I don’t have capacity to write out the Hebrew today, but may circle back at some point. Or feel free to do it and send to me! :D
Day 7: Malkhut/Shekhinah sh’b Chesed (Kingdom/Queendom within Love) – divinity, agency, how we lead in our lives and by example
Today was a difficult day of the Omer for me, and in general. Multiple people crossed established boundaries and I felt deeply hurt, while knowing I also have agency within these relationships. Every difficulty is an opportunity. I am the queen of my own life.
A few centuries ago, Rabbi Simcha Bunim of Peshischa suggested carrying two notes, one in each pocket. On one should be written “For my sake the world was created” and on the other “I am but dust and ashes.” The first phrasing makes me squirm, so for today’s practice I rewrote it a bit. “I AM MAGIC” is the other side of the “I AM DUST & ASHES” coin. These sayings were also helpful in granting perspective, not just on my place in the world, but also on these issues that feel so big today.
Day 8: Chesed sh’b Gevurah (Love within Strength) – discipline, boundaries, limits, the tension between expansion and restraint, maximalism vs minimalism
Even without the Counting of the Omer, discipline was already the theme of the day as I grapple with a parenting issue. I’m still figuring that one out, but in the meantime there’s other work to do. The yarrow in my herb garden is so tough and eager to spread that it has found a way outside of the walls of the raised bed. My expression of Chesed sh’b Gevurah is plucking and transplanting them so they can grow in a more appropriate way. (It’s worth mentioning that yarrow is an herb associated with boundaries and protection.) Sometimes the best course of action is to get rid of the plant completely, sometimes it’s better to redirect/establish a boundary (as I did here), and sometimes it’s fine to go with the flow. I’m not only talking about plants.
Day 9: Gevurah sh’b Gevurah (Strength within Strength) – doubling down, discipline without love or kindness, harsh restraint, or perhaps restraint of harsh discipline
My sister invited me to spend a few days at the beach with her, so here I am. I can’t explain how much I needed this, and I need it more this week than a few weeks ago. I’ve been carrying what feels like a lot of emotional weight and responsibility, so this is a welcome break. But it’s also not a break, because (a) I’m still working and (b) I have important things to assess and recalibrate while I’m here. Major props to sister for inviting me and to my partner who has done nothing but encourage me to take this break and made this possible (even though he needs and deserves a break, too). I’m not doubling down today. Instead, I am reminding myself to B R E A T H E.
Day 10: Tiferet sh’b Gevurah (Beauty within Strength) – shifting perspective, zooming out and in and out again, softening focus
Mitsui Collective shared a really impactful embodied practice for the Omer today. It involved adjusting, shifting, and softening focus with a few different exercises, while also serving as a powerful metaphor for making space for both detailed and big picture awareness. A few hours later, I went to the beach and began sifting through the sand for shells. Over time, I was able to notice smaller and smaller shells within the sand. If you look for small miracles, you will find them.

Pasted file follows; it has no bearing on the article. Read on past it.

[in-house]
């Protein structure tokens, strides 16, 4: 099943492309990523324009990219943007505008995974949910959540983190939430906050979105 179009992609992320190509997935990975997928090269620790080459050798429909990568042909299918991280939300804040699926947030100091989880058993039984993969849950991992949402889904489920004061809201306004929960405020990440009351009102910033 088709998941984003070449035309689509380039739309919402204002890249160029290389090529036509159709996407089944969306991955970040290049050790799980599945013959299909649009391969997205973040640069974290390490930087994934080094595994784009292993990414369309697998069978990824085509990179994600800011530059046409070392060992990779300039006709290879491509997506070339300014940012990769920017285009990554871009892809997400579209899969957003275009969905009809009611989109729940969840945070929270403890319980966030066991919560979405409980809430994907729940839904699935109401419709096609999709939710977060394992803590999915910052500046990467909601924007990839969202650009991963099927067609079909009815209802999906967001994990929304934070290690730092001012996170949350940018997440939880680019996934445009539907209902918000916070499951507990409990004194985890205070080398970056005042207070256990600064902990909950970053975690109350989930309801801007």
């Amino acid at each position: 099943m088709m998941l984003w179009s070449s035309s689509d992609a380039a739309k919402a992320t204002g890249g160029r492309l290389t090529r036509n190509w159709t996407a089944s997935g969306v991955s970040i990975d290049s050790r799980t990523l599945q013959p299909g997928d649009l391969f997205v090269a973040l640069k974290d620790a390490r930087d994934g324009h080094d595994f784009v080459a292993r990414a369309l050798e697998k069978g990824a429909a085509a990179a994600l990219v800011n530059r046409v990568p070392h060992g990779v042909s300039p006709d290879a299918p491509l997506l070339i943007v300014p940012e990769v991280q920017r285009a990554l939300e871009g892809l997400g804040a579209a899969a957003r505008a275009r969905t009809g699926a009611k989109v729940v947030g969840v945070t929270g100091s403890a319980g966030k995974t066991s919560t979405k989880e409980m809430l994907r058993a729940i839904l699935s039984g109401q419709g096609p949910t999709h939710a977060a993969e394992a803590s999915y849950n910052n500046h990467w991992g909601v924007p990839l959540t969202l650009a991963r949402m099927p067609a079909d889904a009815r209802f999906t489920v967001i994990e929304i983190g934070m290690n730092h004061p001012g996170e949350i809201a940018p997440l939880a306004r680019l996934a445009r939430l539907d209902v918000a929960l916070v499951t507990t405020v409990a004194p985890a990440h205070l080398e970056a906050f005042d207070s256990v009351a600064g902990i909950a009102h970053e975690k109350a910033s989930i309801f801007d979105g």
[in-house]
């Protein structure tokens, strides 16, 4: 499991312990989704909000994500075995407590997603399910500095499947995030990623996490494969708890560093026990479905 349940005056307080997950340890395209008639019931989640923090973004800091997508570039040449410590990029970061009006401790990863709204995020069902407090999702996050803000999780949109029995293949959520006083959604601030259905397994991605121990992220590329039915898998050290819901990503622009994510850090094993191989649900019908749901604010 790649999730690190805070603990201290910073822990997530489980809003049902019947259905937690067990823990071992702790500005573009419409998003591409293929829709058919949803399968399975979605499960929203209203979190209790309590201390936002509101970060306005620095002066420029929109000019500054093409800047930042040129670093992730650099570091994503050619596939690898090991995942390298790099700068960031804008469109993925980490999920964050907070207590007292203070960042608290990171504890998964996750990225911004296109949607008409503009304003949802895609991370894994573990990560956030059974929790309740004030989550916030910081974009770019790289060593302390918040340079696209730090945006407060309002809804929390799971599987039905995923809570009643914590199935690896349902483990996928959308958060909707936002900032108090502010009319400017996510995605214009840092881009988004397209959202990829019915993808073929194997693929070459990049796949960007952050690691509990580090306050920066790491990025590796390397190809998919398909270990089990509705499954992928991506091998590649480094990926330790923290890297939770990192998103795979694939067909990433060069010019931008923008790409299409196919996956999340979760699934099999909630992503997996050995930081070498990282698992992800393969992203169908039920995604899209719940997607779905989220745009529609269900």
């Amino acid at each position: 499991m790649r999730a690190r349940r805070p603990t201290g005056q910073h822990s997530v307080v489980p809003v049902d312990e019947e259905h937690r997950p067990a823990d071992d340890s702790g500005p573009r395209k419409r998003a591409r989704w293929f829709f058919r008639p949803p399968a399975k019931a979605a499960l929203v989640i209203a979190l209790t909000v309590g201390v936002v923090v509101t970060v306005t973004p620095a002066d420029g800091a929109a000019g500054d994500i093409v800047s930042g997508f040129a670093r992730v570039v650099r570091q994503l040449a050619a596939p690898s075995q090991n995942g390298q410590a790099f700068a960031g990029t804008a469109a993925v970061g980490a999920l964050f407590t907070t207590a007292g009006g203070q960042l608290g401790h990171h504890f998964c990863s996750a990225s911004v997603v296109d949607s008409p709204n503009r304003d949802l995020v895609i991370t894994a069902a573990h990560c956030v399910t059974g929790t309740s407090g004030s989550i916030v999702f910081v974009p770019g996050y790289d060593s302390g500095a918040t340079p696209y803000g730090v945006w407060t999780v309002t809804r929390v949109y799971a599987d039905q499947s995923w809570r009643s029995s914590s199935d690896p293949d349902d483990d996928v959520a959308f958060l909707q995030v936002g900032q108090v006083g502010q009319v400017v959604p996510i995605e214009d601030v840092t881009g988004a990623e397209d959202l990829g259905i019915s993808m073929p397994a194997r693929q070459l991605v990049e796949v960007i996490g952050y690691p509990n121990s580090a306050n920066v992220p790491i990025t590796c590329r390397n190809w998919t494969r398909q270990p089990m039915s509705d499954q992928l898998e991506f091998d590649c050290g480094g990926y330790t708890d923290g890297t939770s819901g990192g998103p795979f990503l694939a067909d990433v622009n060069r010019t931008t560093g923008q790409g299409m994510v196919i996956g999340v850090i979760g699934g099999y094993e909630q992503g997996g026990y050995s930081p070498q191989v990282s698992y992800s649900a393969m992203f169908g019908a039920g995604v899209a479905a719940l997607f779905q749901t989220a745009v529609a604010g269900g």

Day 11: Netzach sh’b Gevurah (Eternity within Strength) – endurance, perseverance, holding both the eternity of the present moment and the ability to see beyond current circumstances
I planted okra seeds a couple days before my trip. Since I water them 2-3 times a day, it didn’t feel right to leave them behind or burden my partner with that hassle. (Hassle for him; pleasure for me.) So here they are, on the balcony facing the Atlantic Ocean, basking in the morning and early afternoon sun. All of the seeds have now sprouted, an affirmation of life and perseverance.
Today is also Yom HaShoah, Holocaust Remembrance Day, a day of mourning and honoring the 6 million Jews killed by the Nazi regime during WWII. We do this year after year. Never Forget. Never Again. As Mark Horn points out in Tarot and the Gates of Light, each day during the Counting of the Omer contains the shadow aspects of the sefirot. We say Never Again, while knowing injustice and cruelty endure. The day “calls for Perseverance on our part to work to establish Justice, even as we know it will never be perfect. . . . regardless of the fact that perfect Justice is unattainable, we are commanded to always seek it out.”
Day 12: Hod sh’b Gevurah (Presence within Strength) – humility, how to receive and be, how to hold and pour out (like a vessel)
"The quality of light by which we scrutinize our lives has direct bearing upon the product which we live, and upon the changes which we hope to bring about through those lives. It is within this light that we form those ideas by which we pursue our magic and make it realized." – from Poetry is Not a Luxury by Audre Lorde